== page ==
Earlier this year a House of Lords Digital Skills Committee called on the government to address the growing shortage of young people capable of filling jobs in the technology sector. Its key proposal was to make digital literacy the third core subject alongside literacy and numeracy in schools.
Understandably the report sparked considerable debate in the media over whether or not digital skills should be held alongside maths and literacy in the national curriculum. In fact the whole curriculum has come under scrutiny with suggestions that former Education Secretary Michael Gove’s legacy is a little too Dickensian and does not embrace the 21st century. The Government’s response was “underwhelming” according to Sarah Morgan, the Chair of the Lords’ Digital Skills Committee, although there is a plan to revisit the idea next year.
The problem is that this has been a problem for years and as a country we have been slow to react to the changing demands of modern industry. While we have exceptional expertise in technology and engineering, we have not been able to capitalise fully on this expertise. Fast growing, UK-owned technology businesses are still the exception, not the norm.
So why do we need these skills?
It’s no secret; there is a shortage of digital skills in the market. According to a report by Cap Gemini Consulting this year, around 4.4 million IT jobs will be created around Big Data by 2015 but only a third of these new jobs will be filled. The report also cited Martha Lane Fox, the UK’s digital inclusion champion, who believes over 16 million people in the UK lack the basic digital skills to fully benefit from the Internet.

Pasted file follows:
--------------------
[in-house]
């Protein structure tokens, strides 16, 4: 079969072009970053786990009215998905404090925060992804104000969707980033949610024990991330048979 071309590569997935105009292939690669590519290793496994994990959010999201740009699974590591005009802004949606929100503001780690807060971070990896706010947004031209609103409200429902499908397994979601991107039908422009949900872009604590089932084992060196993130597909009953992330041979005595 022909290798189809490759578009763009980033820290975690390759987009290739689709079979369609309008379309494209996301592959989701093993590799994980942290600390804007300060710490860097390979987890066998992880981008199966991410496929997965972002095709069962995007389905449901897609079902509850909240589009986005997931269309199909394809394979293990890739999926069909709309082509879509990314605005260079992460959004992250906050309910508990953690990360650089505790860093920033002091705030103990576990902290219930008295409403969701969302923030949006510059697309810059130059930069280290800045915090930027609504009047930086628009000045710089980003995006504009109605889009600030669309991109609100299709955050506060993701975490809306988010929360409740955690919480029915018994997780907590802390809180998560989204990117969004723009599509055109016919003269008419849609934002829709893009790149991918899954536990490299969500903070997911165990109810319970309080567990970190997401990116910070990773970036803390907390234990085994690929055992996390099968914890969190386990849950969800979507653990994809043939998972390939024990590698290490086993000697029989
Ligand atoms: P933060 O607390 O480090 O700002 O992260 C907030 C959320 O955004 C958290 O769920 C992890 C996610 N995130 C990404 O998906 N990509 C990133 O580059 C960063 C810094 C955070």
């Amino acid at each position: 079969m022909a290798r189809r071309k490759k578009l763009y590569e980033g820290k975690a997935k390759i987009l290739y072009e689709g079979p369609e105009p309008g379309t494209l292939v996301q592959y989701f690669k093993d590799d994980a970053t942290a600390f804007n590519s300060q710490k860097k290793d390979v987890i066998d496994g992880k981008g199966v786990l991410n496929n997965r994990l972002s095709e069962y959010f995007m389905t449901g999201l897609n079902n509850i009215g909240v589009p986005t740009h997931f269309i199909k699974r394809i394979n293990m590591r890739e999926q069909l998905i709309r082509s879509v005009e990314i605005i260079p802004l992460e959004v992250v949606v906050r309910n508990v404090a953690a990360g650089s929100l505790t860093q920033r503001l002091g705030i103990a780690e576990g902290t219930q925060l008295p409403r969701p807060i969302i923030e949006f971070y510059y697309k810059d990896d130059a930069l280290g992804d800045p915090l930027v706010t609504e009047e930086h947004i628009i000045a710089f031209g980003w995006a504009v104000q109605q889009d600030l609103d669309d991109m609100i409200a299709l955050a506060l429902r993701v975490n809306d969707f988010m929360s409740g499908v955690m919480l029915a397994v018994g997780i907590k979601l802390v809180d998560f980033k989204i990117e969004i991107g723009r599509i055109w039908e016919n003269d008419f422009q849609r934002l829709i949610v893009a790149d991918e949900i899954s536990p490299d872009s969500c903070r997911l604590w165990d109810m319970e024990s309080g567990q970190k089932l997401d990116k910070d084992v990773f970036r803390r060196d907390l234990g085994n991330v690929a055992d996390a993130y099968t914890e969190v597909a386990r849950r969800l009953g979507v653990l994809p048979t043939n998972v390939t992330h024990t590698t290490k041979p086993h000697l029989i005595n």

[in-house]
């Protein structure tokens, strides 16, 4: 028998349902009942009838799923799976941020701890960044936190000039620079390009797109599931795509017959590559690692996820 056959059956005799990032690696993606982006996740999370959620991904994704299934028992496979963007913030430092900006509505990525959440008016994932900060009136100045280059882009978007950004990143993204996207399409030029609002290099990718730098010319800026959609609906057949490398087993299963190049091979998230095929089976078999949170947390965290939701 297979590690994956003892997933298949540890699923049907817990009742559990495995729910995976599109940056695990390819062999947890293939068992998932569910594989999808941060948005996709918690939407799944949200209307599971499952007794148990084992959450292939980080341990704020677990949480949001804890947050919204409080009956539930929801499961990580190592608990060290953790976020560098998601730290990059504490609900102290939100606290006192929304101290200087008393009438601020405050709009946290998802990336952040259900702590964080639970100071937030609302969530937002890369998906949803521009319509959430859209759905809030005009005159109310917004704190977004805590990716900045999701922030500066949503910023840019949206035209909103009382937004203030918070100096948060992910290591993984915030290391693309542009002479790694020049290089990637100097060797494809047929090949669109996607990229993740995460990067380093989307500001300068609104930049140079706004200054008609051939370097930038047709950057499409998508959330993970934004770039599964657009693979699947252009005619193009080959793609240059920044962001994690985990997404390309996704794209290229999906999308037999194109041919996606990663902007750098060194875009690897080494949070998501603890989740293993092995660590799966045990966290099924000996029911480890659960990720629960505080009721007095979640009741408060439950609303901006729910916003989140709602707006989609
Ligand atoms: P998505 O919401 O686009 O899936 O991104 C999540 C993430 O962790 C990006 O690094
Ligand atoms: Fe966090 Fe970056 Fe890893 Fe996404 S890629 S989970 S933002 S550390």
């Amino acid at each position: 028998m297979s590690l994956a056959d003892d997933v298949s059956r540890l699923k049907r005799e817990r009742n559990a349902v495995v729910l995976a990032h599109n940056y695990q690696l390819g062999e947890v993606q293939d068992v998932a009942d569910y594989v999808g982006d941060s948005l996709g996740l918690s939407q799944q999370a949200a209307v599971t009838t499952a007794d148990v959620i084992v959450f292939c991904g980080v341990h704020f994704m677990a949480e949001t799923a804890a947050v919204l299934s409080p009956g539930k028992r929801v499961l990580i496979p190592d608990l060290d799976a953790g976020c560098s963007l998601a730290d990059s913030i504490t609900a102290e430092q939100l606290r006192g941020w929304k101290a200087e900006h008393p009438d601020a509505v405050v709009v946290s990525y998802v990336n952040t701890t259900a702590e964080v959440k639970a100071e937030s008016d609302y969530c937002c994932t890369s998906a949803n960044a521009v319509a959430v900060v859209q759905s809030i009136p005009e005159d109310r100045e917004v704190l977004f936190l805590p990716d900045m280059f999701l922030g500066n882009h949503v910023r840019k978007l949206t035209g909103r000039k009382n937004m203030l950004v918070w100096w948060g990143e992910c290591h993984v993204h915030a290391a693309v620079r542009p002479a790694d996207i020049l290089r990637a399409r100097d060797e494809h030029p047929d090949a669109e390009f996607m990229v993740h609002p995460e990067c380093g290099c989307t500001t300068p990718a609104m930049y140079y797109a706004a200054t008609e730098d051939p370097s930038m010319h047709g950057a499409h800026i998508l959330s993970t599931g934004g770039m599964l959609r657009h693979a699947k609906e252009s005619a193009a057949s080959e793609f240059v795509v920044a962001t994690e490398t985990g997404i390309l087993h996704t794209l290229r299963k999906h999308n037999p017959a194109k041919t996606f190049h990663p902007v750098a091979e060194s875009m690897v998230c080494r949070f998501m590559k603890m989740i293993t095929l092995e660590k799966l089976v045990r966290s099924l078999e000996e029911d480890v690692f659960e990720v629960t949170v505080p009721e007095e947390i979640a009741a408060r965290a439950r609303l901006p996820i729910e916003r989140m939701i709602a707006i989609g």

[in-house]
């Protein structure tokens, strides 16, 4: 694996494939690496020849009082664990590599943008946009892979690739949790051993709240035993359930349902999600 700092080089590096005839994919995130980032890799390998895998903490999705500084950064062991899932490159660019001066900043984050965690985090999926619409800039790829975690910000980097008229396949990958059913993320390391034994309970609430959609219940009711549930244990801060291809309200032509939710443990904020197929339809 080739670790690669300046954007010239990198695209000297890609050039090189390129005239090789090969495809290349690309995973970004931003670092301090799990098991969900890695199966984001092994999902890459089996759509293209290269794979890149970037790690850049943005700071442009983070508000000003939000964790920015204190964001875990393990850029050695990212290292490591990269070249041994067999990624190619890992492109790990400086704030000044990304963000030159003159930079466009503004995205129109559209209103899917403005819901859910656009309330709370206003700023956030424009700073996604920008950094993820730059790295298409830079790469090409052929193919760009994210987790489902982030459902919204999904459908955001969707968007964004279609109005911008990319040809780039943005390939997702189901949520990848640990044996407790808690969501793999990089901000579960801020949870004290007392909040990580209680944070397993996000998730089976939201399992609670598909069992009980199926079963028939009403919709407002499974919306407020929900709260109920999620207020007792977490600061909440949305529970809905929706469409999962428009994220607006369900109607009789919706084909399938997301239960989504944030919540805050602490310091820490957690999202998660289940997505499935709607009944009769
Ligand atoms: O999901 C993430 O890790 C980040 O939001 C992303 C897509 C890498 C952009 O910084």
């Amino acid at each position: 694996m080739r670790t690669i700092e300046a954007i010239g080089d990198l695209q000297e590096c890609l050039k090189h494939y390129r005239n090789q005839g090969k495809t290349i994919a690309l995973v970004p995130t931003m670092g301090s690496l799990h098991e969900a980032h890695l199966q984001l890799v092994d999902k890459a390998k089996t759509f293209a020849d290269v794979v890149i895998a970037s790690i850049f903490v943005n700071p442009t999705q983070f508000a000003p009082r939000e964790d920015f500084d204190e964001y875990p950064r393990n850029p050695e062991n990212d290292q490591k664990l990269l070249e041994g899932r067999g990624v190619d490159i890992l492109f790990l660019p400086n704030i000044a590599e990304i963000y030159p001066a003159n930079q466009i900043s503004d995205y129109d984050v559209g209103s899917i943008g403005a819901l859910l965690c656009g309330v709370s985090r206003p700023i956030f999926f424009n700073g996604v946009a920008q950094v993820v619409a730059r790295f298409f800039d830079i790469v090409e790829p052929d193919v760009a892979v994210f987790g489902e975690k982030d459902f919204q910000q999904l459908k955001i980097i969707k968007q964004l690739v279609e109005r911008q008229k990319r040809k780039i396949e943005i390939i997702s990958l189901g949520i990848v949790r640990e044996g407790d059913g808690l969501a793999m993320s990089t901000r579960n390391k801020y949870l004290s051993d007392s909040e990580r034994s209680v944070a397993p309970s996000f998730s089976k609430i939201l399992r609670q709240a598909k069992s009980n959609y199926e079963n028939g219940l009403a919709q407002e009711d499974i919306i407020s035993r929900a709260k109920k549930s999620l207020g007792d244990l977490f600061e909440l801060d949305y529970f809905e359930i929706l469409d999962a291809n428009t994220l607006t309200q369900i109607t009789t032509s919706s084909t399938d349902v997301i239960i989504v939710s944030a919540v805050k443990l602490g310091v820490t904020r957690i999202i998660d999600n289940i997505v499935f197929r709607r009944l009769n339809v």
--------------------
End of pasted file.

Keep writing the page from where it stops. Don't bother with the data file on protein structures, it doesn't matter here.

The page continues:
This was echoed by a report in April this year by IT skills association CompTIA. It found that 45% of 1,507 IT execs are experiencing an “excessive” shortfall in IT talent to the point where it is affecting productivity and opportunities.
Of course the UK has always had an IT skills shortage and industry has always demanded more from the education system to create the necessary skills and candidates for the job market. Two years ago former Education Secretary Ken Baker said in an interview with the TES that even under former Prime Minister Margaret Thatcher, industry forced the hand of education policy.
So what has happened? Why do we consistently allow this situation to occur and are we doing anything about it?
In May, Professor Chris Melhuish, director of the Bristol Robotics Lab said in an interview with The Guardian that the UK missed an opportunity in the 80s and is now playing catch-up. Unfortunately that is how it feels. Coding clubs have only started emerging in schools to any great extent over the last two years and while computer science is now an established subject, it is not given the national importance that it perhaps deserves.
What we need is a top-down policy. We need direction and cannot rely solely on the fragmented nature of digital skills teaching that seems to exist today. Importantly we also need to give the teachers the necessary training to make the most of the technology available and work together to ensure there is consistency. Perhaps then, we will enthuse a new generation and give them the tools to tackle the challenges of the new job market. Whether they leave school after GCSEs or head into further education, these skills will be as important as the foundations laid in numeracy and literacy. And that’s a fact.
About the author
Supporting the government’s ‘Digital by Default’ strategy we’re keen everyone has the skills and confidence to use IT. Here, we share thoughts on a variety of digital matters.